Where Do They Get This Stuff? Oh Wait, I Know.

(Alternate titles to this post included, When Books Go Bad and The Bad Habits of Good Books.)


About six months ago, I introduced The Berenstain Bears to JC. I was really excited about this for 2 reasons. One, I loved the books and videos growing up. Two, I knew I could use them to help facilitate discussions about everything from being kind to other people to visiting the dentist for the first time.

What I wasn’t prepared for was the bad habits he would pick up from Brother & Sister Bear and their friends.

For example, in The Blame Game, Brother and Sister blame each other for every broken vase, spill and accident that occurs in the Bear Family Tree House–until Mama Bears loses her cool and there is a big talk about working together to clean up instead of pointing fingers.

Sounds all warm and fuzzy, right? Well, it was until JC started imitating Brother and Sister whining. He thought it was hilarious. I did not.

Then when he realized he did not have a sibling to blame things on, he invented one. I believe I have mentioned Ansel, JC’s imaginary little brother who is the bane of my existence, before.

JC picked up obnoxious taunts and teases from Too Tall Grizzly in Double Dare. He spent a week jumping out from behind things and scaring people after we read Trick or Treat. 

It wasn’t that he wasn’t getting the moral of the stories–I know he was because we talked about them. It’s just that he was also getting the bad behavior, too.

I figure that he isn’t learning anything that isn’t typical kid behavior. And when the Bad Berenstain Bear behavior pops up, I have a lesson at the ready. And every now and then one of the many good qualities of the Bear Family will stick, and it reminds me why I started reading the books to him in the first place.

What are some surprising places your kid picked up bad habits?


Screened In: Dealing with Screen Time and Preschoolers

I know a lot of screen-free families. I know a lot of families who have hard and fast rules about tablets, iPhones, and screen time.

We are not one of those families. That is not to say we don’t have rules. We do. But when it comes to screen time, we’re not very hardcore. JC mastered my iPhone when he was about a year and a half old. His very first game was called Zoo Train, an app that was worth far more to my sanity than the 99 cents I paid for it. It taught him spelling, matching, and fine motor skills. It also gave my husband and I a chance to eat a meal in a restaurant in peace.

Oh, I know what you’re going to say: children need to learn to sit and behave in restaurants without the help of an electronic. He can do that. In fact, he and I go on what he calls “Mommy & Boy dates” where electronics are banned for both of us. From day one, JC went nearly everywhere with me, and as a result of that, he’s very good in a lot of grown-up places. And because he has those skills, I don’t mind handing over a tablet to let him play games or watch videos.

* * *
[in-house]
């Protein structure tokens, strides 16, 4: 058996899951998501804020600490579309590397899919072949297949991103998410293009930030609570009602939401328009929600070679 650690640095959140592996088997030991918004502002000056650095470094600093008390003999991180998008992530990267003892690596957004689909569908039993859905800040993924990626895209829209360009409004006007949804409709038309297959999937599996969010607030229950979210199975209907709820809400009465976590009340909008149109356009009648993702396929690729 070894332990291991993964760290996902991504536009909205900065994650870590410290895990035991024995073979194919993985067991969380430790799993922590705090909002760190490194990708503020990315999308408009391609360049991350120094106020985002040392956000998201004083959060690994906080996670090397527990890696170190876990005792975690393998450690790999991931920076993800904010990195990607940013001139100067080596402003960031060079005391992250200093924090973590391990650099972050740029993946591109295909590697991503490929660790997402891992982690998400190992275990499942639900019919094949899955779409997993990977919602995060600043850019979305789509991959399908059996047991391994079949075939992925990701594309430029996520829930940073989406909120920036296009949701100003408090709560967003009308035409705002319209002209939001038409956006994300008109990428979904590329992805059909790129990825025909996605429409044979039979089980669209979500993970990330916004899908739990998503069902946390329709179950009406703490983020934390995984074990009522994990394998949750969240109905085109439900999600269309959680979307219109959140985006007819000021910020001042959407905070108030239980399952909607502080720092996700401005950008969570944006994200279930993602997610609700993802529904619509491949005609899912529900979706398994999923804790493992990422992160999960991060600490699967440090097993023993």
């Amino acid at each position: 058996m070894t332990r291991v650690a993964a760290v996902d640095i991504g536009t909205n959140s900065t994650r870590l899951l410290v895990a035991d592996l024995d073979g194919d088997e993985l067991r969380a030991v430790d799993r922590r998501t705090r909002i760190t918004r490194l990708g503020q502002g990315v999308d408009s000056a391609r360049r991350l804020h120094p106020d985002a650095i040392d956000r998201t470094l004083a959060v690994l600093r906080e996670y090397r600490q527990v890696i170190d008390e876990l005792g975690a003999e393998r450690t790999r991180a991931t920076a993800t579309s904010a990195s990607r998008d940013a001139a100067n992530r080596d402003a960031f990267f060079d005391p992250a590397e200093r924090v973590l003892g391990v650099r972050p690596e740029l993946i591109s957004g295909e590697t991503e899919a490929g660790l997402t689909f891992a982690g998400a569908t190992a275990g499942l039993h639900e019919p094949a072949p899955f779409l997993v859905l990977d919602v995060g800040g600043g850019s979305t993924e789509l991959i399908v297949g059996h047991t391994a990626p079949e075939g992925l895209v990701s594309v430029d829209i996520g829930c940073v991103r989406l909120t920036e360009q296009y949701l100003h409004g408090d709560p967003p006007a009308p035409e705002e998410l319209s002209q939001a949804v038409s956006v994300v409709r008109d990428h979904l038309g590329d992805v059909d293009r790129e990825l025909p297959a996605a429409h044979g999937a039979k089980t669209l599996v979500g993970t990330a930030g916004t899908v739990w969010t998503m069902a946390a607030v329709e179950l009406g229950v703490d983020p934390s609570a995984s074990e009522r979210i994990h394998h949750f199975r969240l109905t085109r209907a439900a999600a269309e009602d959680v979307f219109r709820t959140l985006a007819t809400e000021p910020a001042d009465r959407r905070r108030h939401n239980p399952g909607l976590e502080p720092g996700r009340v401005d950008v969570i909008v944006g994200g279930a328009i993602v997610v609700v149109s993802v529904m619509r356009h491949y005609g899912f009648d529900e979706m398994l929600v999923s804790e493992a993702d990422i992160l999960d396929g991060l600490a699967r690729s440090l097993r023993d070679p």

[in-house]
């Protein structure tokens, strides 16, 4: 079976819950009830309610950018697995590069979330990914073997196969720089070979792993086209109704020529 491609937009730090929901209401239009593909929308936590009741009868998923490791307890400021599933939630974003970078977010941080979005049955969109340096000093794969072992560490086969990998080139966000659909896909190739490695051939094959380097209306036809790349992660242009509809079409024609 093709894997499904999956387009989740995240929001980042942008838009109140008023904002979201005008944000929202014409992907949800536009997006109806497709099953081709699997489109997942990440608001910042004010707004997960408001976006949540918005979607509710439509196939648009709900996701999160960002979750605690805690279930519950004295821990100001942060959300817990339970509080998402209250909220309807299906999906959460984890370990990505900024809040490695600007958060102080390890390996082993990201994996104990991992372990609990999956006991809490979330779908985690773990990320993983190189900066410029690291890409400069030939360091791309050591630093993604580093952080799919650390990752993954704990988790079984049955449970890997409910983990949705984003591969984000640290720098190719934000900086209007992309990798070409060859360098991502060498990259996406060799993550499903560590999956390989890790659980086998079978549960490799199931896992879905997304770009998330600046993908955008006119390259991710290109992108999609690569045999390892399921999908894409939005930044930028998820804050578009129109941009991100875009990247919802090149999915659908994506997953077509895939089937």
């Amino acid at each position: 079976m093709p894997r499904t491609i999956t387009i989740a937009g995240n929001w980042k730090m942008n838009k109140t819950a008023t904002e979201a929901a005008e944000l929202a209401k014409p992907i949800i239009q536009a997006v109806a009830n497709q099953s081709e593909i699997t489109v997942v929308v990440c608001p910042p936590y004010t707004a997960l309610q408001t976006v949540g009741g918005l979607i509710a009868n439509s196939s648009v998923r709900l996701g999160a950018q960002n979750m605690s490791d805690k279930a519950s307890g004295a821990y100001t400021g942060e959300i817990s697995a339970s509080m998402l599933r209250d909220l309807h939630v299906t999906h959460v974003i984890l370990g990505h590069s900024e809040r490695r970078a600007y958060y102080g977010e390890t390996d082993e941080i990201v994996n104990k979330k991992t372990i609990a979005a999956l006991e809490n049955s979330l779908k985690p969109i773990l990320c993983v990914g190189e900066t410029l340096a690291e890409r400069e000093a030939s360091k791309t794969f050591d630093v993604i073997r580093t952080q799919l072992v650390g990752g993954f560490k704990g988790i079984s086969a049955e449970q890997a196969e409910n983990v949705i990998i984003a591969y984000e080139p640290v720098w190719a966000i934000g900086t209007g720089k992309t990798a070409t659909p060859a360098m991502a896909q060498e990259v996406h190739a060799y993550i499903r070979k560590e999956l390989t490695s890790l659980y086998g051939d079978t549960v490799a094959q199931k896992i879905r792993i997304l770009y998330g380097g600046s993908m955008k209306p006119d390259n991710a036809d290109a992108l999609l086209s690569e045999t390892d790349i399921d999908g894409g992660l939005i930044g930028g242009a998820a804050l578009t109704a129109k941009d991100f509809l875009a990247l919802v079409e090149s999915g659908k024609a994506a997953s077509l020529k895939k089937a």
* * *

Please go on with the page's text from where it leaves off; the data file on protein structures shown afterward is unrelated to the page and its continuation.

Speaking of which: I think there is a difference between zoning out in front of a movie or TV show and playing an educational game on a screen. In fact, JC spends very little time “zoning out”. For the most part, he watches educational shows. In fact, last week he told me his favorite part of Curious George was in between the cartoons when they show real kids doing experiments related to the show. I have to pay close attention to those parts because he often wants to replicate them.

JC knows his way around my phone, iPad and computer. Does he have access to the internet? No. Of course not. I might not be hardcore about screen time, but I am about screen content. JC is very used to hearing, “that’s not age appropriate for you” and he is pretty good about policing himself. Big no-no’s in our house include videos with train crashes and Disney “big kid” shows (the last thing I need is a four-year old with a tween attitude). He loves watching videos of steam trains on YouTube–and there are a surprising amount of them available. YouTube launched their YouTube Kids app today on android platforms, and I can’t wait to try it out.

I think because screen time isn’t a fight in our house, we have an easier time: JC knows when to turn off the TV in the mornings and (for the most part) doesn’t put up a fight when game time is over.

My husband and I made these choices for our family knowing the experts recommend. JC plays outside, builds train tracks, reads books. Although we have relaxed screen rules, screen time is not the majority–or, I think, the highlight–of his day. A few days ago I read JC some eBooks on my iPad. He liked them, sat and listened, and when we were done said, “that was nice, but can we read some REAL books now?” It’s moments like those that let me know I’m striking the right balance in our world.

Sharing is caring: what are the screen rules in your house?

Today is Not That Day.

One day, I’ll pee alone.

One day I will be able to eat a sandwich and be seated the WHOLE TIME. One day I’ll be able to sit and write for more than 10 minutes at a time without rising to fetch a drink of milk, find a Lego piece or rescue a train that has been de-railed.